Amid the flow of journalists wandering in and out of the show today came a woman who was clearly neither a journalist nor in the wrong place, she clearly wasn’t one of our volunteers, it turned out she was Deborah Feingold.
Despite loving photography, I’m samefully ignorent of who actually takes any of those pictures I love. Man Ray, Weegee, Robert Maplethorpe, William Wegman, Edward Dimsdale, beyond that and I start to struggle. I had however heard that Deborah Feingold was due to open an exhibition just across the road from us at the St.Paul’s Gallery and I had heard that a fair number of people are excited by this fact. So it was great to meet her.
She was delightful, full of energy and enthusiasm and joy. A great refreshing blast of that transatlantic vivacity which makes being in the States such a thrill. Anyway, she zoomed in, was super enthusiastic about the show, had an anguished glance at her watch and zoomed off to preparations for her opening.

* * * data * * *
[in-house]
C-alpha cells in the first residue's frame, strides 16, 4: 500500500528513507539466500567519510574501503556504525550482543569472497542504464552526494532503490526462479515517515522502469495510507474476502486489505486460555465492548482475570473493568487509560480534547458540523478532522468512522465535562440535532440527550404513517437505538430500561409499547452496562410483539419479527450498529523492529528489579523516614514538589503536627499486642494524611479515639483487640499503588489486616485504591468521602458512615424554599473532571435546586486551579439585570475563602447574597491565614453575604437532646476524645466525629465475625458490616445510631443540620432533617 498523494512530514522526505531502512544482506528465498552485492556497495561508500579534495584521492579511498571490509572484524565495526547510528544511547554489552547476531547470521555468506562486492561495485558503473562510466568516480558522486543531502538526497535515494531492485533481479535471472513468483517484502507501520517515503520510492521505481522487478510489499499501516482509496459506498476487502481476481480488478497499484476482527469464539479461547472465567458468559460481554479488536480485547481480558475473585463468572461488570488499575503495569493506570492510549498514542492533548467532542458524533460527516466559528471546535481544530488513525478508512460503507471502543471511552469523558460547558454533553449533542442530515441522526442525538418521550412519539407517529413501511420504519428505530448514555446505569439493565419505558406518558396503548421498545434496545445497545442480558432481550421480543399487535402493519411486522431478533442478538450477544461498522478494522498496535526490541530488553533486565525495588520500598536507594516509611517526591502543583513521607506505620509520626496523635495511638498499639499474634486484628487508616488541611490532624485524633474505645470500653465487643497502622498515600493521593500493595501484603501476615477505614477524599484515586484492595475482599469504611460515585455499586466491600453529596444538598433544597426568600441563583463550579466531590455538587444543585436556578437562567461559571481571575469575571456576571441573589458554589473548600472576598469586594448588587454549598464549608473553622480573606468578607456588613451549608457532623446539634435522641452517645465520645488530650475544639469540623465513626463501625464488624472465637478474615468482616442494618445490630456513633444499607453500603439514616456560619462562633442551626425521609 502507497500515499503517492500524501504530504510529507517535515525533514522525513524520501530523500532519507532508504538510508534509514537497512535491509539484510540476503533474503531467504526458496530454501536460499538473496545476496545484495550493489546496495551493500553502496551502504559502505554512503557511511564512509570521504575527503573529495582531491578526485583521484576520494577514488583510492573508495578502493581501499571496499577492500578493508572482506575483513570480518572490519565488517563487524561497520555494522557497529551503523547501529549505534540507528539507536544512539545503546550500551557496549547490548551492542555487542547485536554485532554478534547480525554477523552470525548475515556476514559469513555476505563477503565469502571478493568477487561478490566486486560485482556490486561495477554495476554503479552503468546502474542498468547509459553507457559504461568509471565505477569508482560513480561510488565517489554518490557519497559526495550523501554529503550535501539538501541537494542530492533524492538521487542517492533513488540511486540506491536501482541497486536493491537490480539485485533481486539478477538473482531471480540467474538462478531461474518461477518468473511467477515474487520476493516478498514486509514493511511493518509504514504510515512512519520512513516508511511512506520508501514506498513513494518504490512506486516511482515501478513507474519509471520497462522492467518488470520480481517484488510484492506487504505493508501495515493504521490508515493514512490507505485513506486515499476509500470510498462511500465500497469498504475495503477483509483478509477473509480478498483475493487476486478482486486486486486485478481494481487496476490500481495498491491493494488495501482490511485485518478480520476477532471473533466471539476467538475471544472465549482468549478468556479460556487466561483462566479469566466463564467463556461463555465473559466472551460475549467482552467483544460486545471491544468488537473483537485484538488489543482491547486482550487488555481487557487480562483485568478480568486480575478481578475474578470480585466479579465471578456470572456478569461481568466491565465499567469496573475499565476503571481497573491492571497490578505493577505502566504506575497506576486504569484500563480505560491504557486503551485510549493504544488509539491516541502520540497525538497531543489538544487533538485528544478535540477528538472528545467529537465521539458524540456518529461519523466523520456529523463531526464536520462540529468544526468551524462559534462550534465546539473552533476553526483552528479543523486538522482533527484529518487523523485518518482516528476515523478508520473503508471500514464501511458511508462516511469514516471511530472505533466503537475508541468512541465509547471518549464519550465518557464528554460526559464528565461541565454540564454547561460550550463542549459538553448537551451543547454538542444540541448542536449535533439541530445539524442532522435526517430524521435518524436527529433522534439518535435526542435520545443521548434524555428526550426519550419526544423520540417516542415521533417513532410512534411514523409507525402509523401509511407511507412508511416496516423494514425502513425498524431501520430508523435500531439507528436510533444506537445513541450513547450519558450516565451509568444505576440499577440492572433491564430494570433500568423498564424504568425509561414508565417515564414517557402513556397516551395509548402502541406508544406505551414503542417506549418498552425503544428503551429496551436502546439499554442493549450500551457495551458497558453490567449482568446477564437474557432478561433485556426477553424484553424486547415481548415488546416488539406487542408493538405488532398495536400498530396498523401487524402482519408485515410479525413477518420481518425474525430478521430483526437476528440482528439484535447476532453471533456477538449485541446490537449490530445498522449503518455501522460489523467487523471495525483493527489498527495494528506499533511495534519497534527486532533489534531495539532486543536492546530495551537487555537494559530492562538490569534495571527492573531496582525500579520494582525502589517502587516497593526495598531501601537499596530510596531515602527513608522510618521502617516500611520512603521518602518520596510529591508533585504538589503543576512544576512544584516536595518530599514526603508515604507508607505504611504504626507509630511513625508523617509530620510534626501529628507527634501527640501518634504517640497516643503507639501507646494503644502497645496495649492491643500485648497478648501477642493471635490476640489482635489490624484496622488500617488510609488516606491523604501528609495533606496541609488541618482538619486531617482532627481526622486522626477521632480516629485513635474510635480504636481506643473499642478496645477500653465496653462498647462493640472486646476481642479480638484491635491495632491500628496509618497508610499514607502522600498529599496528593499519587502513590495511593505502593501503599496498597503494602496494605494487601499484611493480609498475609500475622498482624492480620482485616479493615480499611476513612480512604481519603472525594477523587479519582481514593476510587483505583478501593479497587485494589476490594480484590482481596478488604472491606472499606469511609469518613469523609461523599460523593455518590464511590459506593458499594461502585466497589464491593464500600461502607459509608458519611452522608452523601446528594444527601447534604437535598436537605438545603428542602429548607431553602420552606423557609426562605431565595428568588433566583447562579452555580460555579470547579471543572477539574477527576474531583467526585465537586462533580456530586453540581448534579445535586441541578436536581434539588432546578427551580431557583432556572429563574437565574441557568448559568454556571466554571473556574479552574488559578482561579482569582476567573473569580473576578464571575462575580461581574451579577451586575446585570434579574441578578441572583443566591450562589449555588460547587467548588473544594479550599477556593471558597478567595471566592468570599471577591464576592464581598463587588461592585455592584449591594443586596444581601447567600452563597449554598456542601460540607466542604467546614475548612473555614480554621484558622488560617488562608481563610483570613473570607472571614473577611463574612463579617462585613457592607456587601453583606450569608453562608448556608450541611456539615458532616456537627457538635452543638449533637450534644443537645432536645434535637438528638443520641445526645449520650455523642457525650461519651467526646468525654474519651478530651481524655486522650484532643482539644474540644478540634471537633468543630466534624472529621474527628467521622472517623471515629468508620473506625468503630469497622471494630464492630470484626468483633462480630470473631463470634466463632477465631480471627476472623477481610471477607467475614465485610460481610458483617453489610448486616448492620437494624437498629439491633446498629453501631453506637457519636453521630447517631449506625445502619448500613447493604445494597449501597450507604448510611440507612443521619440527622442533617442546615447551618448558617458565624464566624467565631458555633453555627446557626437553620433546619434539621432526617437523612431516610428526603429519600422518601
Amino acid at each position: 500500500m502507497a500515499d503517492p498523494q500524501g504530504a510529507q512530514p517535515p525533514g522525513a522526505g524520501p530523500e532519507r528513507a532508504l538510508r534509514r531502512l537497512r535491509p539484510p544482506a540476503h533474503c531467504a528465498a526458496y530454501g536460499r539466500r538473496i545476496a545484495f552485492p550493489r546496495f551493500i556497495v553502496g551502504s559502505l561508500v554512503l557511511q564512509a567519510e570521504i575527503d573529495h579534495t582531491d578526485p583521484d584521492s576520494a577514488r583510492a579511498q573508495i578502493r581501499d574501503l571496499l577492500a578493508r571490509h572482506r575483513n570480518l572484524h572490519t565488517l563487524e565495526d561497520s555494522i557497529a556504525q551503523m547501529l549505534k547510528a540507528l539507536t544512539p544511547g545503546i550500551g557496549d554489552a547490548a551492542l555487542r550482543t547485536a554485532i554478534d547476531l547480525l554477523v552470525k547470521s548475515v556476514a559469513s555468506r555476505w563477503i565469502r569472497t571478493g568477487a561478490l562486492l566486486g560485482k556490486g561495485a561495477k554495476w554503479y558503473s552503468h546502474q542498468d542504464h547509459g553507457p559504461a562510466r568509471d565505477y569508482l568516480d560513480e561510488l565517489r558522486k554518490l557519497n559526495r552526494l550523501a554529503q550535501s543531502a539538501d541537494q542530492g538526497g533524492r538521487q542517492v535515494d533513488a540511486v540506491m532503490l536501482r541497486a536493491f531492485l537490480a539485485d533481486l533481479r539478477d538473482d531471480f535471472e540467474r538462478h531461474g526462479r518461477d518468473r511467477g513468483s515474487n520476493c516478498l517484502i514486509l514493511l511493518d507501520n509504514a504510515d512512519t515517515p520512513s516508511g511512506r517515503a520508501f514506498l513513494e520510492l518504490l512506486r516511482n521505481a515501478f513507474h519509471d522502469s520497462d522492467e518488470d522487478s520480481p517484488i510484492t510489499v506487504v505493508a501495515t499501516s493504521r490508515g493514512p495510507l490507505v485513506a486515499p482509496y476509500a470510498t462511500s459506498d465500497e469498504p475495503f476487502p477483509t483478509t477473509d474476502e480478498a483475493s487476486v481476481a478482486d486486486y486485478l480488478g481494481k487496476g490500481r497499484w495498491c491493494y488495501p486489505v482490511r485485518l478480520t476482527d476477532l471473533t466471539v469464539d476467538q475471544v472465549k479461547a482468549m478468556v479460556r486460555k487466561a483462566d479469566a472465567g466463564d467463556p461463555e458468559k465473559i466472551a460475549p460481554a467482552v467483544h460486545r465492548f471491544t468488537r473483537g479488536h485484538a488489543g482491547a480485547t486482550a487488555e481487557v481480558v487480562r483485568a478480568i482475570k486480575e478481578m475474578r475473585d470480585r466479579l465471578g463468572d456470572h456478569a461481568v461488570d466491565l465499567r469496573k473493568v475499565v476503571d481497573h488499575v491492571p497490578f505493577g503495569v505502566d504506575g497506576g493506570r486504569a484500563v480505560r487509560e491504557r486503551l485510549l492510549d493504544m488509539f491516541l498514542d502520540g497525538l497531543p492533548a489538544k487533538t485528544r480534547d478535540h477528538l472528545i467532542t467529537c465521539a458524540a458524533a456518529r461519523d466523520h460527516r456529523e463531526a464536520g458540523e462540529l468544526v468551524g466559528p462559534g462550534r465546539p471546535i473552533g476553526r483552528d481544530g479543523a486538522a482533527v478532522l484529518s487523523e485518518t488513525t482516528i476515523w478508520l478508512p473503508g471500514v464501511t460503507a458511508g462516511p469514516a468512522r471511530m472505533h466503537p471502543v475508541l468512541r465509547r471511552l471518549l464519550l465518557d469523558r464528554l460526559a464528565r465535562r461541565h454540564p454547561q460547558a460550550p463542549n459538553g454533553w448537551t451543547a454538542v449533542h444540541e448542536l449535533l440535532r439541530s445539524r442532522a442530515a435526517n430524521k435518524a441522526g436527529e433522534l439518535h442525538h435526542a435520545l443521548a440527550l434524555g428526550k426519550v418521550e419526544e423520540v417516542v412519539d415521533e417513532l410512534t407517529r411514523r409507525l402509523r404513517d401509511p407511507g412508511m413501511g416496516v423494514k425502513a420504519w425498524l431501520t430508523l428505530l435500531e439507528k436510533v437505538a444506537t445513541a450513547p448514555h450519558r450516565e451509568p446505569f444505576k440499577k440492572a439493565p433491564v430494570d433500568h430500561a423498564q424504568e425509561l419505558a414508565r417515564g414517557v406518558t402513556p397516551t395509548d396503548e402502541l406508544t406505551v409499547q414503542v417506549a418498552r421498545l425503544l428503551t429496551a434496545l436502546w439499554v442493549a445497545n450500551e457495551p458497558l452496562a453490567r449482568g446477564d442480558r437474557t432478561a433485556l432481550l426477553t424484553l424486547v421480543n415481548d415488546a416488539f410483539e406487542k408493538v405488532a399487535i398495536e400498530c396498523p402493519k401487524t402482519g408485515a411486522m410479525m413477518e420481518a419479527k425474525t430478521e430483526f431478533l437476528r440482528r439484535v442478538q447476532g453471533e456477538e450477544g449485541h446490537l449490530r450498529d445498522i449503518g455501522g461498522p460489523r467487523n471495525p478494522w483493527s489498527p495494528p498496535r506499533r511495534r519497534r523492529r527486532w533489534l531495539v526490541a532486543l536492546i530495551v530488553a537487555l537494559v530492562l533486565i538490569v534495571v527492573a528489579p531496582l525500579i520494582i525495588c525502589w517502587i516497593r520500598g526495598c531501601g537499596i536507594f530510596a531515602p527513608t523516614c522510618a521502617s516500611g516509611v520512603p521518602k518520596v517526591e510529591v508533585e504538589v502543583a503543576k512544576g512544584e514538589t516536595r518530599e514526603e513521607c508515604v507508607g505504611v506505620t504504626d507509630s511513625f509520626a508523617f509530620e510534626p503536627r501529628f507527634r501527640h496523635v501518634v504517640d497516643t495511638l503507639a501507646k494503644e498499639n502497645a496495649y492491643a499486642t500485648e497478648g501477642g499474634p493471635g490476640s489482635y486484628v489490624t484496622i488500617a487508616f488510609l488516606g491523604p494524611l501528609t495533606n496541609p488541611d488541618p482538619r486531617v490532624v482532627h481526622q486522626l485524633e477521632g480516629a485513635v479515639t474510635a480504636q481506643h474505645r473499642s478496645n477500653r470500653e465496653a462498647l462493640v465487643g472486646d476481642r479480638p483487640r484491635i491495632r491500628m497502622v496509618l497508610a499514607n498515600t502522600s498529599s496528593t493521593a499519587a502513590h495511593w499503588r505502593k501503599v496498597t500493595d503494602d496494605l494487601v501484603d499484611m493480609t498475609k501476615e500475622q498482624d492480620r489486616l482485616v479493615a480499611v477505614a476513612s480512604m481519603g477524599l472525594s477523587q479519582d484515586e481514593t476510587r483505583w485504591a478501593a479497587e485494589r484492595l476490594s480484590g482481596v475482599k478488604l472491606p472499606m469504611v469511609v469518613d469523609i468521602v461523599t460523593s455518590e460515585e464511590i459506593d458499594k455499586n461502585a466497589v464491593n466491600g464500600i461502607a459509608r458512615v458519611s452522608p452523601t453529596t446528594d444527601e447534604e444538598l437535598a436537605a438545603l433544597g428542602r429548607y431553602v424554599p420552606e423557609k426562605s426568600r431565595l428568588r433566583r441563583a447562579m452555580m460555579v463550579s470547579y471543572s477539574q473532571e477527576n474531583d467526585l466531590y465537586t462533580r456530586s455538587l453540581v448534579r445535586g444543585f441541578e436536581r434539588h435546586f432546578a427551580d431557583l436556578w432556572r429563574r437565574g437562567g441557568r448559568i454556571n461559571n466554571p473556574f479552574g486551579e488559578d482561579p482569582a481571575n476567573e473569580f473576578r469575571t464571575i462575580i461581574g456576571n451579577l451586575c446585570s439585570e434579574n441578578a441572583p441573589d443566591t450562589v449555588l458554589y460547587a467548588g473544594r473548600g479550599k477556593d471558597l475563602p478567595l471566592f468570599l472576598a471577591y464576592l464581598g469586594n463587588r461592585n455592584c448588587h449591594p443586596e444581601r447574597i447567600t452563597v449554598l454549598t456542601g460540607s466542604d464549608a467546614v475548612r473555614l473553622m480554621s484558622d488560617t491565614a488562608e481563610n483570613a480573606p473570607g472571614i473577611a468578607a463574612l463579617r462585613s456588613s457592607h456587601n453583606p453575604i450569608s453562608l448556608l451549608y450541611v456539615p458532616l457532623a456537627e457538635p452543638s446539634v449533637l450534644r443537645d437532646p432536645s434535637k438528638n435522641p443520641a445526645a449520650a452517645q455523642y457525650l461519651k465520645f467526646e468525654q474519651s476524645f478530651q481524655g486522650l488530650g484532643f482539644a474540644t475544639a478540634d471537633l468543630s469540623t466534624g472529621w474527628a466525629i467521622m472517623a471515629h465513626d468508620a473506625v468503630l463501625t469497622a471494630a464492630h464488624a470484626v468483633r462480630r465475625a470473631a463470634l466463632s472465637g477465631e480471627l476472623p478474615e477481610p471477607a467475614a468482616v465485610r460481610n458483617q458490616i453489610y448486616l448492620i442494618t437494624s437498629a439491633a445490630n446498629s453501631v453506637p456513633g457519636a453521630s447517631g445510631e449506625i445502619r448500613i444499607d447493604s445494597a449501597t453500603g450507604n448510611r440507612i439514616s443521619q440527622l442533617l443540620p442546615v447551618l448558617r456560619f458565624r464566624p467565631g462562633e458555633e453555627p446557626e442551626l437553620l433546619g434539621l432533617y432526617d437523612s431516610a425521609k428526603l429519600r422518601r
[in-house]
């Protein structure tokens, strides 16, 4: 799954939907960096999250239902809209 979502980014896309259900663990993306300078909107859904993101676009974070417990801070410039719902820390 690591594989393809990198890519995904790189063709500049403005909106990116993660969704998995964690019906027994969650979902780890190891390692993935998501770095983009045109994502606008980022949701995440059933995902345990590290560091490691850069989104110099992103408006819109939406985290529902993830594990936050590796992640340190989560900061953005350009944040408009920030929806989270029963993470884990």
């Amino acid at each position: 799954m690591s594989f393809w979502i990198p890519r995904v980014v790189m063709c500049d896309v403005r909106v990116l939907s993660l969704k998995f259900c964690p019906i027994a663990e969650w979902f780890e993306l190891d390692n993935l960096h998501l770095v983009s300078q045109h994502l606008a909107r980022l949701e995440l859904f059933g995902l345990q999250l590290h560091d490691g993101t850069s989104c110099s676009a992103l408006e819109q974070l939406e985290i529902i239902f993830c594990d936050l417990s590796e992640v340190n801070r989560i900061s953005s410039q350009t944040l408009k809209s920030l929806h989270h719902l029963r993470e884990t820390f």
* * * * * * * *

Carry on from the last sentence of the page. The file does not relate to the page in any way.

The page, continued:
It was so nice of her to find time to come over and see what we were up to that it redoubled my determination to get to the St.Paul’s opening tomorrow. Back home thinking about writing this entry I track down her photographs and it turns out I’ve got one of them beside my bed. Amongst the beautiful portraits she takes of the rich and famous are a series of book covers and amongst these is Barak Obahma’s audacity of hope, a book which I was reading fairly assiduously before this whole show thing cranked up.
As we were leaving the exhibition she did stop beside one particularly enormous pile of rice and enthuse about its quality as an object and the great light in that room and so on…….. how much does Feingold commission set you back? Shouldn’t a C.E.O. have a prestige photograph of himself behind his desk, even if it a secondhand melamine desk at Unit 108b The Big Peg.